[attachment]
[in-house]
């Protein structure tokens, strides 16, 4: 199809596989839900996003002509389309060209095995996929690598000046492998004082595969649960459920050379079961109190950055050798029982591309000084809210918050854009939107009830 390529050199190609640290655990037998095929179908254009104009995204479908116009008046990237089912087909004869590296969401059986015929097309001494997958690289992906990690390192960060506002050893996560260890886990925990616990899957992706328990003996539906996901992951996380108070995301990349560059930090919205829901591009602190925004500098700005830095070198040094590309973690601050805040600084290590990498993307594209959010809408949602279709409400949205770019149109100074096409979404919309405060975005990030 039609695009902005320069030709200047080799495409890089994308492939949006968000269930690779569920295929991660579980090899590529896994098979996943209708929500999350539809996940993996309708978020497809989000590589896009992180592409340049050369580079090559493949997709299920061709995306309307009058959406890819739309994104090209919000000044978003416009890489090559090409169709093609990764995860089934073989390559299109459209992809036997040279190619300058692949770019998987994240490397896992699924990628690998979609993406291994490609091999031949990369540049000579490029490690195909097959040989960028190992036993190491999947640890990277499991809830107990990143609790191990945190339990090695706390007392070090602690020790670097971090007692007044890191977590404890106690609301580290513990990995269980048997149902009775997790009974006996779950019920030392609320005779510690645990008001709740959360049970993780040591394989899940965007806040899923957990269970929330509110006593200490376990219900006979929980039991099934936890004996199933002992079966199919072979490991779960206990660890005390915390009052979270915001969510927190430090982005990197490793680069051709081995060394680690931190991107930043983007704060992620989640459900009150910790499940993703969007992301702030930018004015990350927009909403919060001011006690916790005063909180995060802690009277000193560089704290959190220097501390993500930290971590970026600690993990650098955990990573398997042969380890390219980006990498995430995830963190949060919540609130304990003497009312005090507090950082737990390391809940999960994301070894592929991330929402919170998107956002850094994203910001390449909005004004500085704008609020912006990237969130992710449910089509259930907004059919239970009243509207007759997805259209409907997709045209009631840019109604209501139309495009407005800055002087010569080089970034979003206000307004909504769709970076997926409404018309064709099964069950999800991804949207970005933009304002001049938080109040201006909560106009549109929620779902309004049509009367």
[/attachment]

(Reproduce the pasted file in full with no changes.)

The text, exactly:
[in-house]
């Protein structure tokens, strides 16, 4: 199809596989839900996003002509389309060209095995996929690598000046492998004082595969649960459920050379079961109190950055050798029982591309000084809210918050854009939107009830 390529050199190609640290655990037998095929179908254009104009995204479908116009008046990237089912087909004869590296969401059986015929097309001494997958690289992906990690390192960060506002050893996560260890886990925990616990899957992706328990003996539906996901992951996380108070995301990349560059930090919205829901591009602190925004500098700005830095070198040094590309973690601050805040600084290590990498993307594209959010809408949602279709409400949205770019149109100074096409979404919309405060975005990030 039609695009902005320069030709200047080799495409890089994308492939949006968000269930690779569920295929991660579980090899590529896994098979996943209708929500999350539809996940993996309708978020497809989000590589896009992180592409340049050369580079090559493949997709299920061709995306309307009058959406890819739309994104090209919000000044978003416009890489090559090409169709093609990764995860089934073989390559299109459209992809036997040279190619300058692949770019998987994240490397896992699924990628690998979609993406291994490609091999031949990369540049000579490029490690195909097959040989960028190992036993190491999947640890990277499991809830107990990143609790191990945190339990090695706390007392070090602690020790670097971090007692007044890191977590404890106690609301580290513990990995269980048997149902009775997790009974006996779950019920030392609320005779510690645990008001709740959360049970993780040591394989899940965007806040899923957990269970929330509110006593200490376990219900006979929980039991099934936890004996199933002992079966199919072979490991779960206990660890005390915390009052979270915001969510927190430090982005990197490793680069051709081995060394680690931190991107930043983007704060992620989640459900009150910790499940993703969007992301702030930018004015990350927009909403919060001011006690916790005063909180995060802690009277000193560089704290959190220097501390993500930290971590970026600690993990650098955990990573398997042969380890390219980006990498995430995830963190949060919540609130304990003497009312005090507090950082737990390391809940999960994301070894592929991330929402919170998107956002850094994203910001390449909005004004500085704008609020912006990237969130992710449910089509259930907004059919239970009243509207007759997805259209409907997709045209009631840019109604209501139309495009407005800055002087010569080089970034979003206000307004909504769709970076997926409404018309064709099964069950999800991804949207970005933009304002001049938080109040201006909560106009549109929620779902309004049509009367």